Monday, December 19, 2011

58. Ten Years and Still Making Every Day Count

December, 2001
This is a special day for me, for it marks the tenth anniversary of the day I almost died.

Unconscious on a metal table, my body chilled to 93 degrees,  my heart was stopped and machines breathed for me and circulated my blood.  I spent many long hours in this condition while arteries and veins were cut from my chest, arm and legs and then sewn to the blood vessels of my heart.

I had six by-passes at the age of 45.

It took a while to recover from this operation and it did indeed change my life on so many levels. So many changes. You would think, for example, that a close brush with death would make you appreciate how precious life really is, which I do, and therefore I would become a much more cautious person.  But instead, it made me fearless in the sense that it gave me a new perspective. I knew what was, and wasn't, important and I knew how I wanted to spend the rest of my life. I really was without fear in my dealings with people and in my law practice.  The feeling was, after what I had gone through and survived, there was nothing anyone could throw at me that would compare. I suppose it is the same kind of confidence someone may develop after surviving a major catastrophe. It either destroys you or makes you a stronger, better person. Unfortunately, it also sometimes makes it difficult for me to suffer fools easily and in that respect, it may be more like some elderly persons I have known who are at a point in their lives where they just don't really care what other people think, about them or anything else. While I haven't quite turned into a grouchy hermit, I did learn to slow down and appreciate every single day for its own sake, to stop planning so much for the future, or dwell too much in the past. The past can't be changed and the future is always uncertain. But we all exist in the present, and I needed to live in the present. And so I have.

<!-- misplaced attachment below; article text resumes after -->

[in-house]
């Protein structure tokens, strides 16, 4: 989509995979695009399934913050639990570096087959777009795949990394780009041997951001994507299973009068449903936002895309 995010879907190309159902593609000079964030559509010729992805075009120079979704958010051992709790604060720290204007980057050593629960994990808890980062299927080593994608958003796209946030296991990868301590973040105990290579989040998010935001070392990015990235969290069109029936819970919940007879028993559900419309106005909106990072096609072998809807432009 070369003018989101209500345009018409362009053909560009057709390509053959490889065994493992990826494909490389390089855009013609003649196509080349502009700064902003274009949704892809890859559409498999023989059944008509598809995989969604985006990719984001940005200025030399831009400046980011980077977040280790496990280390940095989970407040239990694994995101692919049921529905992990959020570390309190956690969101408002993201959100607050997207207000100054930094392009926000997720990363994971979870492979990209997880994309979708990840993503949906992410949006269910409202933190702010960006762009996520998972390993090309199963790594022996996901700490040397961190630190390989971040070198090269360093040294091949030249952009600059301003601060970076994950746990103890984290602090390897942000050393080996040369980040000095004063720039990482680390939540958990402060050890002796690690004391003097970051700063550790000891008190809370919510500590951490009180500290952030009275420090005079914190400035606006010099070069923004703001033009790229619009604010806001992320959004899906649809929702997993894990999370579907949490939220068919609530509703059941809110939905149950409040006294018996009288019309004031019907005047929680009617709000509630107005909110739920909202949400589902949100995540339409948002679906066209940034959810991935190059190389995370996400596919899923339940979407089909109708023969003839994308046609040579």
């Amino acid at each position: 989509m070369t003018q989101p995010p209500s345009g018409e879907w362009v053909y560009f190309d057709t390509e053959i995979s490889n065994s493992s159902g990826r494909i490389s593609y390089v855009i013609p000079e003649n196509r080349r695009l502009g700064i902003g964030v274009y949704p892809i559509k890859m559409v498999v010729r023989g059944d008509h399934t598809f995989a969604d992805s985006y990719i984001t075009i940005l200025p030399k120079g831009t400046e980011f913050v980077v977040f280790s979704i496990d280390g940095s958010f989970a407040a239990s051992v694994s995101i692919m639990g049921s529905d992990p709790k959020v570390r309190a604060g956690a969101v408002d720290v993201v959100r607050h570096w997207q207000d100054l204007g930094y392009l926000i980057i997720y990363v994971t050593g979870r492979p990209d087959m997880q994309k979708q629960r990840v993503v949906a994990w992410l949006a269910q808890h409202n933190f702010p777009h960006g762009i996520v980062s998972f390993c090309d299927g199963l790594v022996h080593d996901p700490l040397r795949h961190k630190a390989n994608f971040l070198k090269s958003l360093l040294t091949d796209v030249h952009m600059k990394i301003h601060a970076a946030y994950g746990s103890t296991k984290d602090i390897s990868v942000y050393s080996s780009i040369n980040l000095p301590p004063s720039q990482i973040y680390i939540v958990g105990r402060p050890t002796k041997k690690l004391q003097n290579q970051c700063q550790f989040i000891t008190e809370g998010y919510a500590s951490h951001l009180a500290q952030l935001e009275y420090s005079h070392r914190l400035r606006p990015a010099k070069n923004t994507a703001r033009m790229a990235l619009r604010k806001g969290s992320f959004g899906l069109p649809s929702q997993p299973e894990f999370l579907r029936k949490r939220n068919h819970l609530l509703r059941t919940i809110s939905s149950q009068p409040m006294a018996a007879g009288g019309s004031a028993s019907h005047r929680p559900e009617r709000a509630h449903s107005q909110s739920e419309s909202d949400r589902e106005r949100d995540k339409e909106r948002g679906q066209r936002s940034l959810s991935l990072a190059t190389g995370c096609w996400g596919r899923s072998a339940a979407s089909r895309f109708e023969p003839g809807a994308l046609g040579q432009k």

My children have grown and made me very proud of them.  A lot has happened in the last ten years and I hope to be around for many years to come.  Wealth and success can come and go, but it was the love and support of my family that pulled me through a most difficult time.  I was too ill and weak to set up the Christmas tree that year (the only year I can remember not doing so), but the love and togetherness of our family was so strong, we hardly even noticed. 

The above photo was taken on Christmas Day in 2001 while I was recovering from my surgery. From left to right: Me, Alice Davis (my mother), Alyssa Bickers (my daughter), Tom Davis (my step-father); and Jessica Landis (my step-daughter).  Photo by Diane Landis Bickers (my wife).